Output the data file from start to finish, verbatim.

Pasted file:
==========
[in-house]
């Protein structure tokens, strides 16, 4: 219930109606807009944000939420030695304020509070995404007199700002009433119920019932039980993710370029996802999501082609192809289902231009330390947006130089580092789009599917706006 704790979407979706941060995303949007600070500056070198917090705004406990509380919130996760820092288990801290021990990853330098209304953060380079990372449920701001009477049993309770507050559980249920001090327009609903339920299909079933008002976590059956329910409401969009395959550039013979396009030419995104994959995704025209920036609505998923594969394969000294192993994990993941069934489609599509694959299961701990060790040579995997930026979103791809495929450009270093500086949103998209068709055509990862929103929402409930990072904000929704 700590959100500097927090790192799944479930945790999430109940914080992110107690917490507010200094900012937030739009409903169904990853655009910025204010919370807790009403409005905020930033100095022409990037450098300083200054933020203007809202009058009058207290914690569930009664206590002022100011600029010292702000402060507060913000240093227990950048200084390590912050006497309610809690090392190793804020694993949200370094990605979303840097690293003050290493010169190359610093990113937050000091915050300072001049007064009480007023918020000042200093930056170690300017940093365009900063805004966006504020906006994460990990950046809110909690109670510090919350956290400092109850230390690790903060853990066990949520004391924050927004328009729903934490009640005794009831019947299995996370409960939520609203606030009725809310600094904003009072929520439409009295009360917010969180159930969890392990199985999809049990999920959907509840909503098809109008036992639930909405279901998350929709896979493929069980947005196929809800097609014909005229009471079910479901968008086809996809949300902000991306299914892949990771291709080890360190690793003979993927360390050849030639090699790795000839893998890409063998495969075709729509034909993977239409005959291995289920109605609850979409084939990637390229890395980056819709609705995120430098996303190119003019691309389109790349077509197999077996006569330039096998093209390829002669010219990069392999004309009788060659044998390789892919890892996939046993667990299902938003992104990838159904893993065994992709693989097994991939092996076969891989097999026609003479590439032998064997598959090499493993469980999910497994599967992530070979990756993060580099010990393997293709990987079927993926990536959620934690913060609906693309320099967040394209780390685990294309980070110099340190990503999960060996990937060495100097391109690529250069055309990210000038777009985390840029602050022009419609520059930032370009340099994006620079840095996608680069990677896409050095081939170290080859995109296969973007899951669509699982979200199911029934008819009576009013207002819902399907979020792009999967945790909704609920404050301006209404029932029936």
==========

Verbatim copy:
[in-house]
């Protein structure tokens, strides 16, 4: 219930109606807009944000939420030695304020509070995404007199700002009433119920019932039980993710370029996802999501082609192809289902231009330390947006130089580092789009599917706006 704790979407979706941060995303949007600070500056070198917090705004406990509380919130996760820092288990801290021990990853330098209304953060380079990372449920701001009477049993309770507050559980249920001090327009609903339920299909079933008002976590059956329910409401969009395959550039013979396009030419995104994959995704025209920036609505998923594969394969000294192993994990993941069934489609599509694959299961701990060790040579995997930026979103791809495929450009270093500086949103998209068709055509990862929103929402409930990072904000929704 700590959100500097927090790192799944479930945790999430109940914080992110107690917490507010200094900012937030739009409903169904990853655009910025204010919370807790009403409005905020930033100095022409990037450098300083200054933020203007809202009058009058207290914690569930009664206590002022100011600029010292702000402060507060913000240093227990950048200084390590912050006497309610809690090392190793804020694993949200370094990605979303840097690293003050290493010169190359610093990113937050000091915050300072001049007064009480007023918020000042200093930056170690300017940093365009900063805004966006504020906006994460990990950046809110909690109670510090919350956290400092109850230390690790903060853990066990949520004391924050927004328009729903934490009640005794009831019947299995996370409960939520609203606030009725809310600094904003009072929520439409009295009360917010969180159930969890392990199985999809049990999920959907509840909503098809109008036992639930909405279901998350929709896979493929069980947005196929809800097609014909005229009471079910479901968008086809996809949300902000991306299914892949990771291709080890360190690793003979993927360390050849030639090699790795000839893998890409063998495969075709729509034909993977239409005959291995289920109605609850979409084939990637390229890395980056819709609705995120430098996303190119003019691309389109790349077509197999077996006569330039096998093209390829002669010219990069392999004309009788060659044998390789892919890892996939046993667990299902938003992104990838159904893993065994992709693989097994991939092996076969891989097999026609003479590439032998064997598959090499493993469980999910497994599967992530070979990756993060580099010990393997293709990987079927993926990536959620934690913060609906693309320099967040394209780390685990294309980070110099340190990503999960060996990937060495100097391109690529250069055309990210000038777009985390840029602050022009419609520059930032370009340099994006620079840095996608680069990677896409050095081939170290080859995109296969973007899951669509699982979200199911029934008819009576009013207002819902399907979020792009999967945790909704609920404050301006209404029932029936």